As the bankruptcy of the national Boy Scouts of America (BSA) plays out, we are seeing some of the negative consequences that come from extending the statute of limitations for abuse survivors to bring civil lawsuits. Generally praised as a way to allow victims to obtain redress for their injuries, long-running statutes of limitation in practice mostly allow lawyers to tap into old insurance policies. In the Boy Scouts case, plaintiffs claim that BSA has more insurance than it is willing to access. The insurance companies, by contrast, filed a motion for discovery in January, arguing that the plaintiff's attorneys had filed thousands of frivolous and inadequately vetted claims.
Both sides agree, however, that the claims are all about the organization, not the individual perpetrators. One New York jurisdiction found that, after the statute of limitations was extended for civil suits, only 5% of cases were filed against perpetrators. More than 95% of the lawsuits were filed against organizations. "Even if a case against an individual is winnable, the defendant may have few financial resources and insurance policies don’t cover 'intentional acts' by an abuser, so it might not be worth a lawyer’s time to pursue it."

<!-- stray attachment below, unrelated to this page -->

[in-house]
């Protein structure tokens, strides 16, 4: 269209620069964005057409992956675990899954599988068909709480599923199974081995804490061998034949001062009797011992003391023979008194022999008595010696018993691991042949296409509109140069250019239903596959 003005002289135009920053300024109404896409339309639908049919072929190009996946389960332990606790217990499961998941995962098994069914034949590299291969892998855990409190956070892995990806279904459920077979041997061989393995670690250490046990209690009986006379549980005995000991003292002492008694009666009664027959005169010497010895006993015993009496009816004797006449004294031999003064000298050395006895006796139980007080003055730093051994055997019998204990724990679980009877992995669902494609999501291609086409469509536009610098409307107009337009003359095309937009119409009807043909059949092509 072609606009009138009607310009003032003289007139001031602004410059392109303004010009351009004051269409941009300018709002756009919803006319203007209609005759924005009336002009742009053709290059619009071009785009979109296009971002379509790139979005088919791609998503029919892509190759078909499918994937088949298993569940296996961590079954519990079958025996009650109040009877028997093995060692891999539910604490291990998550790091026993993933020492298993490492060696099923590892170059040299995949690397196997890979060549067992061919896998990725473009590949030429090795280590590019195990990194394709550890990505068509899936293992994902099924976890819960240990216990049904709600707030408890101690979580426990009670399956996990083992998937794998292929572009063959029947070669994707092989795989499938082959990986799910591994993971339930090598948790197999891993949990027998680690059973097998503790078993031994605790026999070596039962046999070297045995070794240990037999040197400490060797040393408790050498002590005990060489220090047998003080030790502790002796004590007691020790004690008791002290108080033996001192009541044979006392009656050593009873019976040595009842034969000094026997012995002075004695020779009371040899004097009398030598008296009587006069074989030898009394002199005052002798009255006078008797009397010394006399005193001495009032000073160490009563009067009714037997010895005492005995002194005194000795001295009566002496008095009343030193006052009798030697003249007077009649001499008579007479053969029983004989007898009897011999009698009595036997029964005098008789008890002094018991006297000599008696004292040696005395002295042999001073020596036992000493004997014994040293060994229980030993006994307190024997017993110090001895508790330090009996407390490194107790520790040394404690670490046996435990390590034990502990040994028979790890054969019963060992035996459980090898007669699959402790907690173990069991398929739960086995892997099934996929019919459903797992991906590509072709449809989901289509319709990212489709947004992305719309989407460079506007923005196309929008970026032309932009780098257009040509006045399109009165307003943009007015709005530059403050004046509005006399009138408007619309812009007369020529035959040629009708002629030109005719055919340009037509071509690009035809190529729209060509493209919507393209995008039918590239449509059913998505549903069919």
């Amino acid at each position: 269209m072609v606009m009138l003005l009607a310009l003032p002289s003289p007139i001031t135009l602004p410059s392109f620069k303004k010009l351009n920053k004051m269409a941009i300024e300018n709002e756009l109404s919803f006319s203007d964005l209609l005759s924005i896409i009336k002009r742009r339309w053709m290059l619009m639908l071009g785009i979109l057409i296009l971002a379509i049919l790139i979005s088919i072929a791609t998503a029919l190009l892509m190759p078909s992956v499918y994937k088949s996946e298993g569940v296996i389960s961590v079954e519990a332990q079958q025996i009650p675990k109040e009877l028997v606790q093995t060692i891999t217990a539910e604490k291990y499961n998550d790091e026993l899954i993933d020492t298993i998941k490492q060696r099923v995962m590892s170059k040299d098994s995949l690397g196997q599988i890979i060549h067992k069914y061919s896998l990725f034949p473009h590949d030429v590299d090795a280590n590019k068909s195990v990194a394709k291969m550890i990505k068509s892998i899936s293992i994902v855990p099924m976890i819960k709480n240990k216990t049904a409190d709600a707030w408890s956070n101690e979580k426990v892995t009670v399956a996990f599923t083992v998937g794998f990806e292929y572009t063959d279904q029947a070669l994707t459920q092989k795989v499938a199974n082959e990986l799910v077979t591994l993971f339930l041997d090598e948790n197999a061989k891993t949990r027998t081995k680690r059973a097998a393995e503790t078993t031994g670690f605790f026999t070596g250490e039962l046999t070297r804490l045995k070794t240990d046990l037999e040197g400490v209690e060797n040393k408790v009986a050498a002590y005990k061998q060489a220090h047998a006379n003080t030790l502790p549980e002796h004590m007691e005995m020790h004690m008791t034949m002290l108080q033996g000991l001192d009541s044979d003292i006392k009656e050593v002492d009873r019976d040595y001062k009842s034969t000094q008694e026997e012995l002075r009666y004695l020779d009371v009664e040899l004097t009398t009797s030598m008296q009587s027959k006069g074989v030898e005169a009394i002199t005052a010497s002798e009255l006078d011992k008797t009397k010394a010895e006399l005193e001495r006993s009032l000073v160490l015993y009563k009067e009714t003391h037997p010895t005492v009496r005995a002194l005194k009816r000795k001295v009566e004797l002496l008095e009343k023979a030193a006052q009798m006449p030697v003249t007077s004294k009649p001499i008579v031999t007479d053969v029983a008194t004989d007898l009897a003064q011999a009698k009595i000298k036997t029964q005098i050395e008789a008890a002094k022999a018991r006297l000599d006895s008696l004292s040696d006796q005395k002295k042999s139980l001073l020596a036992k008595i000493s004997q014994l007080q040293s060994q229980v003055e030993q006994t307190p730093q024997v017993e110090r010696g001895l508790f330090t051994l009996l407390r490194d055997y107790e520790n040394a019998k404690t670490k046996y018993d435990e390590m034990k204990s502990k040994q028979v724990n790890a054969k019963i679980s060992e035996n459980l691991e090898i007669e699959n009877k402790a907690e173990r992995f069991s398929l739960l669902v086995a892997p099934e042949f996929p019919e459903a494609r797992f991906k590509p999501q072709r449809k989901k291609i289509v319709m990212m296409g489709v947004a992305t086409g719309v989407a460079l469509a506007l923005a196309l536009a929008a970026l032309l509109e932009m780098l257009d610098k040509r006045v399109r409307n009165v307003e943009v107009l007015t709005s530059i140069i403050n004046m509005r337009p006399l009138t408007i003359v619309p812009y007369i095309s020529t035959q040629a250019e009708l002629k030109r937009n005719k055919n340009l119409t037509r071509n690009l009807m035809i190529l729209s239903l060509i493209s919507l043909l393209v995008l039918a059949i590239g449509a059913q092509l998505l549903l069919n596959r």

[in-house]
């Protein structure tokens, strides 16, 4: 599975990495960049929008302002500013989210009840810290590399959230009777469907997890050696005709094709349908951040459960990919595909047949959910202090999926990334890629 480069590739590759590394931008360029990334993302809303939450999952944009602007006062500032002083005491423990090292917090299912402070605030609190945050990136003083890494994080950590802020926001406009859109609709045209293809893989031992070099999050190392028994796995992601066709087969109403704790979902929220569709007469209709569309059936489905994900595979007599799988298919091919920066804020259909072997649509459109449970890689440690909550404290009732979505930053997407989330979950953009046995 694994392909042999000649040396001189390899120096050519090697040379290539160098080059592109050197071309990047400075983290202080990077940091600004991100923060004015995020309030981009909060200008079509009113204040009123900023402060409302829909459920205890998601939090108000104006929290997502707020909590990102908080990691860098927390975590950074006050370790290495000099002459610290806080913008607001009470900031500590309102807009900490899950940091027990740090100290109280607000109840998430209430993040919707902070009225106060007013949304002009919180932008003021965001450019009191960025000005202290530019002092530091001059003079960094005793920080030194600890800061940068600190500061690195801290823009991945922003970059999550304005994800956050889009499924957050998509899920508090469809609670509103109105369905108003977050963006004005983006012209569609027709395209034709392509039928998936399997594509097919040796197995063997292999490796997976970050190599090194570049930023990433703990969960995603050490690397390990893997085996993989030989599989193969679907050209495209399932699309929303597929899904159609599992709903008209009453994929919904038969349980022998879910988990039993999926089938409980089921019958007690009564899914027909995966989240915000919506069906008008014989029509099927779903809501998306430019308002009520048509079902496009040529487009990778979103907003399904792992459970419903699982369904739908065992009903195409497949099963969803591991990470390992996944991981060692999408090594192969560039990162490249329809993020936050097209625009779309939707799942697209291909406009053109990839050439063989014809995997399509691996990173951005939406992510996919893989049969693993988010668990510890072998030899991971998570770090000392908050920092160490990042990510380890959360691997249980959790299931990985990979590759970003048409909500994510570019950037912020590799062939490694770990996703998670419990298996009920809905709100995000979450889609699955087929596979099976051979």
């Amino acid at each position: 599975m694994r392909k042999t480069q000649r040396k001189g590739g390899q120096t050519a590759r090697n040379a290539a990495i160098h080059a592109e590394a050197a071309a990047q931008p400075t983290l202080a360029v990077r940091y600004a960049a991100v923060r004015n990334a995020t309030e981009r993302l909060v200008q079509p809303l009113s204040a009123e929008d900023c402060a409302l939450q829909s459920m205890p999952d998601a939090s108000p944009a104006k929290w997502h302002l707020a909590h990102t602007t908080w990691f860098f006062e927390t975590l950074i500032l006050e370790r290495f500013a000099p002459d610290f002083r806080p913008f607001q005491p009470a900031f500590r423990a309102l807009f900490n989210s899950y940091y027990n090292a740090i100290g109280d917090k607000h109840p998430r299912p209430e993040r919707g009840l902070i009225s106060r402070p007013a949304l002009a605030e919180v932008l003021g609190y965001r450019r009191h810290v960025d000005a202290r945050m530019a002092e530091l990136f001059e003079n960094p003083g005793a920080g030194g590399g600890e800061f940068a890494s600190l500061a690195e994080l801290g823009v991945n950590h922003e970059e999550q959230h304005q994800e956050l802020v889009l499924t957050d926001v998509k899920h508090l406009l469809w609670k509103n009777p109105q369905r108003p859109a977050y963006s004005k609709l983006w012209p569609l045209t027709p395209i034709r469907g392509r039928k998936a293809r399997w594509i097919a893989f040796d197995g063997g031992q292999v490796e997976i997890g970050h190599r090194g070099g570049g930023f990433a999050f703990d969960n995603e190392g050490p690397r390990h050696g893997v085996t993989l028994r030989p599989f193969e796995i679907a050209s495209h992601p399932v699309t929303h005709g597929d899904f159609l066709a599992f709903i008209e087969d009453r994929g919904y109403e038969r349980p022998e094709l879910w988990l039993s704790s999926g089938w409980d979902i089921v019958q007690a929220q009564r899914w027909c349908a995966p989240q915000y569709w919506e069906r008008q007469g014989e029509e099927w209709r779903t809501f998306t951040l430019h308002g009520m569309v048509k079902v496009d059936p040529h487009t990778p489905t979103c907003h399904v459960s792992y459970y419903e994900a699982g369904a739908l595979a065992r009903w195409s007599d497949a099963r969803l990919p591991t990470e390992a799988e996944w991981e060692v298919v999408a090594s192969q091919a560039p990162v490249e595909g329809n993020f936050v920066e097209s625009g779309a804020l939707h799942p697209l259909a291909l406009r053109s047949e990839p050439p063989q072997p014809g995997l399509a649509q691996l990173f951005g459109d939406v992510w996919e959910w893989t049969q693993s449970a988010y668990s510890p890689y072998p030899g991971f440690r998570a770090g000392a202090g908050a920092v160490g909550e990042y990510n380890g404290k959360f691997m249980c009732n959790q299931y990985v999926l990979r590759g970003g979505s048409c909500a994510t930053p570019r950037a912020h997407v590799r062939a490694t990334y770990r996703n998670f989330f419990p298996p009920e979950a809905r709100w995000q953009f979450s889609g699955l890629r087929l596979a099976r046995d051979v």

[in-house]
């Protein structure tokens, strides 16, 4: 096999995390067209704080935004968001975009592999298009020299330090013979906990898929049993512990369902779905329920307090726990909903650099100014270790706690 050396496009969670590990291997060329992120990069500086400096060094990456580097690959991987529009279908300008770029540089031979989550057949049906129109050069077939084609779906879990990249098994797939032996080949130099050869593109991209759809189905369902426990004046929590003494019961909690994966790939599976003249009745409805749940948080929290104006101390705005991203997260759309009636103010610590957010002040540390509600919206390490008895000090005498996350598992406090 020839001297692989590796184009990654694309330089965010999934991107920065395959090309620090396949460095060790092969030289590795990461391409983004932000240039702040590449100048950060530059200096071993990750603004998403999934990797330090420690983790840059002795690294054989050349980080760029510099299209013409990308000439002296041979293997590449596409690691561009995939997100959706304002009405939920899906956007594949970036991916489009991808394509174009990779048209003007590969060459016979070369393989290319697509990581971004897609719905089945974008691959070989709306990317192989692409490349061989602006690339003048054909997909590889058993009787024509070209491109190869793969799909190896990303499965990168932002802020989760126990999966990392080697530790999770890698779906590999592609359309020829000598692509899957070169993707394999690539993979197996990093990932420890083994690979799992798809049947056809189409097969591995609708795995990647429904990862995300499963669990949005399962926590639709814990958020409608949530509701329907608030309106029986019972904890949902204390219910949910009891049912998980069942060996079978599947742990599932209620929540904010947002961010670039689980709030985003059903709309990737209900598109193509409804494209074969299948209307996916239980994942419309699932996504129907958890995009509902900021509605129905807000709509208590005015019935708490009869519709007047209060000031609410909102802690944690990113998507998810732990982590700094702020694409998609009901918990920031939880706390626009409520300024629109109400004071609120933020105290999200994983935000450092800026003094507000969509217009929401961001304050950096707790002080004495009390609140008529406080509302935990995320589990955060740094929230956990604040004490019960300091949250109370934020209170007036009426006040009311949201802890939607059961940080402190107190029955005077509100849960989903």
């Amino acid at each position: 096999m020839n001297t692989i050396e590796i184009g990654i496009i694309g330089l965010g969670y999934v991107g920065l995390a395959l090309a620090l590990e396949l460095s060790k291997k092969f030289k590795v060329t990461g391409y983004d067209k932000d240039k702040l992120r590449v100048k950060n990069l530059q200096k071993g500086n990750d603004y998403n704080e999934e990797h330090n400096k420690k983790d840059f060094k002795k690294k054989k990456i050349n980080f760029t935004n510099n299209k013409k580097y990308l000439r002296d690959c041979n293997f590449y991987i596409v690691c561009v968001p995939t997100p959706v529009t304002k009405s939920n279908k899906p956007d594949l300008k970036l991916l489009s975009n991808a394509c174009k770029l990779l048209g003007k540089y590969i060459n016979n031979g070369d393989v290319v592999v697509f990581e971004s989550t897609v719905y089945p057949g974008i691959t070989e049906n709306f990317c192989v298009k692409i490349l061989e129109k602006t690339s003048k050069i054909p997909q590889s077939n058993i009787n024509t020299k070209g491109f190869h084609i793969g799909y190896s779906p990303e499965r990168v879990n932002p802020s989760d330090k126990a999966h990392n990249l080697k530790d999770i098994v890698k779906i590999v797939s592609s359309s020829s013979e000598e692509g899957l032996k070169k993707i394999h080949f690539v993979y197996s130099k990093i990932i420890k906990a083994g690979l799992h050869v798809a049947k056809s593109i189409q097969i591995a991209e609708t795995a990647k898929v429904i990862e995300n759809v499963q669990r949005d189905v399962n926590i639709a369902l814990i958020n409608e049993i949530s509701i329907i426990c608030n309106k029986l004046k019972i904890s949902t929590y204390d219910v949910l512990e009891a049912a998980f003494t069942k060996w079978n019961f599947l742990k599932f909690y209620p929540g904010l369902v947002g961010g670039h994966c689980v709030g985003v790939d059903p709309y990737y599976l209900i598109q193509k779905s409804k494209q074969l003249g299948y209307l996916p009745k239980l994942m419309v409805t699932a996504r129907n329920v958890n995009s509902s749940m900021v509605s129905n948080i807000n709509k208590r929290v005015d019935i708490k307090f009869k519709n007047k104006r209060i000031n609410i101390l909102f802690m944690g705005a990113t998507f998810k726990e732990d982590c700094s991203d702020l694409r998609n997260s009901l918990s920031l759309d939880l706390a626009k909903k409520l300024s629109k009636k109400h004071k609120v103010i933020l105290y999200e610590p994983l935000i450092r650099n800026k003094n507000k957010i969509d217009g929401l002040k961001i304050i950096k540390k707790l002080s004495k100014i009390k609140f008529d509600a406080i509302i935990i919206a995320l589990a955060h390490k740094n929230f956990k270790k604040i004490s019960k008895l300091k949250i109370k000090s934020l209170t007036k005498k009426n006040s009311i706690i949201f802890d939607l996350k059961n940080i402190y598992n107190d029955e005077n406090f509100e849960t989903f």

It is extremely difficult for youth-serving organizations to defend against decades-old claims. The perpetrators usually are long-gone, and employees who knew them rarely are easy to find. Few organizations can afford to store documents for decades, and most have long since destroyed old documents as part of their routine policy. It is easy to assume the insurance will cover it, but as the BSA case illustrates, insurance is not an inexhaustible resource. The high verdicts also are affecting current policies. Experts warn that insurers are charging higher premiums and offering less coverage. That trend is not sustainable.
Extending the statute of limitations is an easy cause to feel good about, but it is working out in practice to have many negative consequences.